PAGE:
India is the final frontier for media companies, more or less locked out of the world’s most populous market, abounding with upside potential and enormous room for subscriber growth.
Amazon’s Streaming Strategy in India Relies on Aggregation and Acquisition
In late September, Amazon launched eight global and local streaming services on its Amazon Channels video platform in India, marking the 12th country where Amazon Channels is available.
Amazon Channels will give Prime customers access to several subscription streaming services within a single interface, including from content partners such as Discovery, Lions Gate, and Mubi.
Amazon has invested heavily in acquiring local content in India. Last year, the company’s founder said that Prime Video was doing well globally, “but nowhere is it doing better than in India.” However, Amazon does not break out user numbers by country. Over the summer, Amazon’s India division held talks with production companies and distributors, including cinema chain Inox Leisure for a potential stake. Amazon is more likely to partner or acquire an entity with proven local production capabilities rather than delving into India’s murky exhibition market.
Prime Video’s chief rival Disney+ Hotstar hosts Bollywood movies, shows, and live cricket matches, while Netflix has is betting big on original local content.
Prime customers will receive deep discounts for subscribing through Amazon Channels. For example, the movie streaming app Mubi costs 499 rupees ($6.75) per month as a standalone service, but through Prime, the annual subscription is only 1,999 rupees or just 167 rupees per month.
FilmTake Away: Each Company Has a Unique Approach to Unlock Subscriber Growth
While some media companies fumble through the labyrinth of developing and producing local content, such as Netflix, Amazon will focus on aggregating shows, sports, and films from partners and competitors alike.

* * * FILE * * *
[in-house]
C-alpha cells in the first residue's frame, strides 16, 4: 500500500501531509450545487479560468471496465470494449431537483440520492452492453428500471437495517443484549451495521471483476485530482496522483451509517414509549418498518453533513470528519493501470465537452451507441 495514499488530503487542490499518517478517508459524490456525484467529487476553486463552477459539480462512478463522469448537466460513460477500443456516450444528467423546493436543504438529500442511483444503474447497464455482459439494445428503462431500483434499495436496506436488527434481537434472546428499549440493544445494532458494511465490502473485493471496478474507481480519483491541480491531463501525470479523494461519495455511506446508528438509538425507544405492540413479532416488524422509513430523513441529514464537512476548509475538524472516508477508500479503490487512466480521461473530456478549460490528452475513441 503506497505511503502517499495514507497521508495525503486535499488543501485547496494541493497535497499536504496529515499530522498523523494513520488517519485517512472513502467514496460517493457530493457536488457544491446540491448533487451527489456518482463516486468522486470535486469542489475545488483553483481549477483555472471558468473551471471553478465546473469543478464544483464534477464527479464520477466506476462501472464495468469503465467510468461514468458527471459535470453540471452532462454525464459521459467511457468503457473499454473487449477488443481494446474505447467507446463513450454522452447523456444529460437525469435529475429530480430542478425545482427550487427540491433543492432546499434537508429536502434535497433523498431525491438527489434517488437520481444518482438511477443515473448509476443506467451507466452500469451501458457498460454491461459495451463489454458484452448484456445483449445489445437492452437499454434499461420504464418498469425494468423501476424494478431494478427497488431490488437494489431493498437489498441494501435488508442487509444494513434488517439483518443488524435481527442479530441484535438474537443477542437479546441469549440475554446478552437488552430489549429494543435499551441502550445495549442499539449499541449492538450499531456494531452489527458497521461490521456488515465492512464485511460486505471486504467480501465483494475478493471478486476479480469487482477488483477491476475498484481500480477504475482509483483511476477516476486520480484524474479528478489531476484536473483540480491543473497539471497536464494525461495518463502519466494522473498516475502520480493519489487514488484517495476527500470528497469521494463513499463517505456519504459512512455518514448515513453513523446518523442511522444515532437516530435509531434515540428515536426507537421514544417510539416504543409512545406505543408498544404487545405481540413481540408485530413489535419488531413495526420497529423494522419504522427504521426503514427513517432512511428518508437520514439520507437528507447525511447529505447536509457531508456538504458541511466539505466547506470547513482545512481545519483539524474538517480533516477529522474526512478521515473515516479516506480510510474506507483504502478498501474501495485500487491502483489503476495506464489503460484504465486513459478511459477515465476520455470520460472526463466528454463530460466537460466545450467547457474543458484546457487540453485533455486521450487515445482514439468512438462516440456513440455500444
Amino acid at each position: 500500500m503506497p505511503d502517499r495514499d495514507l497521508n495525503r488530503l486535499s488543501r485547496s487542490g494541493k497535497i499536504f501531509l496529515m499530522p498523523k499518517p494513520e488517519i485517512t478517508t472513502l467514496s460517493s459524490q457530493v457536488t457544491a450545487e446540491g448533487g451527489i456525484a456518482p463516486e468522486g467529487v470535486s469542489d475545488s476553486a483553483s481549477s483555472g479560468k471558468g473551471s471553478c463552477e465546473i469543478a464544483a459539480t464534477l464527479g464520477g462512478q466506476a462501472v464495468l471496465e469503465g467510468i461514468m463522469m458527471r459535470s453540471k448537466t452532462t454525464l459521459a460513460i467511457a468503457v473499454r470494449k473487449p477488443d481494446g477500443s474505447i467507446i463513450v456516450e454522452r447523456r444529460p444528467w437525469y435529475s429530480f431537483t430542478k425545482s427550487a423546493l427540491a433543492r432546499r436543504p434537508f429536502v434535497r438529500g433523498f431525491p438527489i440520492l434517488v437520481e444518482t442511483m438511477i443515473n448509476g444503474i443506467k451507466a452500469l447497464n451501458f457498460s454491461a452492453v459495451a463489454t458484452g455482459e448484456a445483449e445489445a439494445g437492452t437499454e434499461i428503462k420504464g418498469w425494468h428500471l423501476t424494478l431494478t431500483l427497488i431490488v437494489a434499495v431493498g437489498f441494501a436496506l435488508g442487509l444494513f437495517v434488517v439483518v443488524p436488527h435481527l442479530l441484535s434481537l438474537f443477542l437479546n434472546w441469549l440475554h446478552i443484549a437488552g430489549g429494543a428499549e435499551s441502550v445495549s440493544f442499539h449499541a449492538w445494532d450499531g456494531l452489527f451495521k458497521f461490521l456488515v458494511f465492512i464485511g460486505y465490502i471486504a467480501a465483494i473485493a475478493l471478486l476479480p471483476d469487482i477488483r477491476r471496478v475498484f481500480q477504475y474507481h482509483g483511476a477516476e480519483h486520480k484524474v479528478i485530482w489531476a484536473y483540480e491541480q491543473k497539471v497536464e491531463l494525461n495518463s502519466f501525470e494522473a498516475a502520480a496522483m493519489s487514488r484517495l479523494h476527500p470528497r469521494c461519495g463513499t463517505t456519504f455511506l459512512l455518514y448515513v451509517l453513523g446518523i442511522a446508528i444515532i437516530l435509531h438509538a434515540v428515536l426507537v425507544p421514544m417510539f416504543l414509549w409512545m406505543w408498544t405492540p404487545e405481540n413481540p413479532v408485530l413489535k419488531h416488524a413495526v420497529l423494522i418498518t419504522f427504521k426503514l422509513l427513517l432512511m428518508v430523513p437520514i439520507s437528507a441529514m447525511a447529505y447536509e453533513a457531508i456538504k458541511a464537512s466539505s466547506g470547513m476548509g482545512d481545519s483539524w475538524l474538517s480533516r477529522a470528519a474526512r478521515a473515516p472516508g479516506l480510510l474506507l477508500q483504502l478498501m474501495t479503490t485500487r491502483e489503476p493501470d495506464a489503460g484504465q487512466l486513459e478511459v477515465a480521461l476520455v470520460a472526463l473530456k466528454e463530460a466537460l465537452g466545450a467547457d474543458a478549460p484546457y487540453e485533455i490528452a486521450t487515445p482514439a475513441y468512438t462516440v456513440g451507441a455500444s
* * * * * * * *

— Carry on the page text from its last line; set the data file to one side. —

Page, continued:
In this regard, Amazon has a significant advantage over streaming rivals because they can interpret demand and consumer behavior by analyzing multiple third-party streaming services offered through Amazon Channels.
If the merger between Sony and Zee is successful, Sony and Disney will emerge as broadcasting leaders in the largely untapped market for subscription video services.
Recently, on Prime Video, ads started popping up on scripted series and films. Over 167 million existing Amazon Prime members in the U.S. are now required to pay an additional $3 per month to enjoy the same service they signed up for to avoid ads.
With the most significant content distributors reversing their plans to make content exclusive on their in-house platforms and Netflix originals falling flat, Netflix will again lead the way in third-party licensing and once again become Hollywood’s aggregator.
As Disney+ charts its course in 2024, the challenges are palpable, mainly finding freshness in a sea of familiar content. And the biggest question is how the Disney+ one-app integration with Hulu, set to exit beta in March, will fortify the service and retain its subscribers.
Unstoppable declines in linear television subscribers coupled with challenges in achieving profits in freshly minted streaming services have led most media companies on the road to consolidation. Over the next 12 months, Paramount, Warner Bros. Discovery, and NBCUniversal will likely be impacted by consolidation.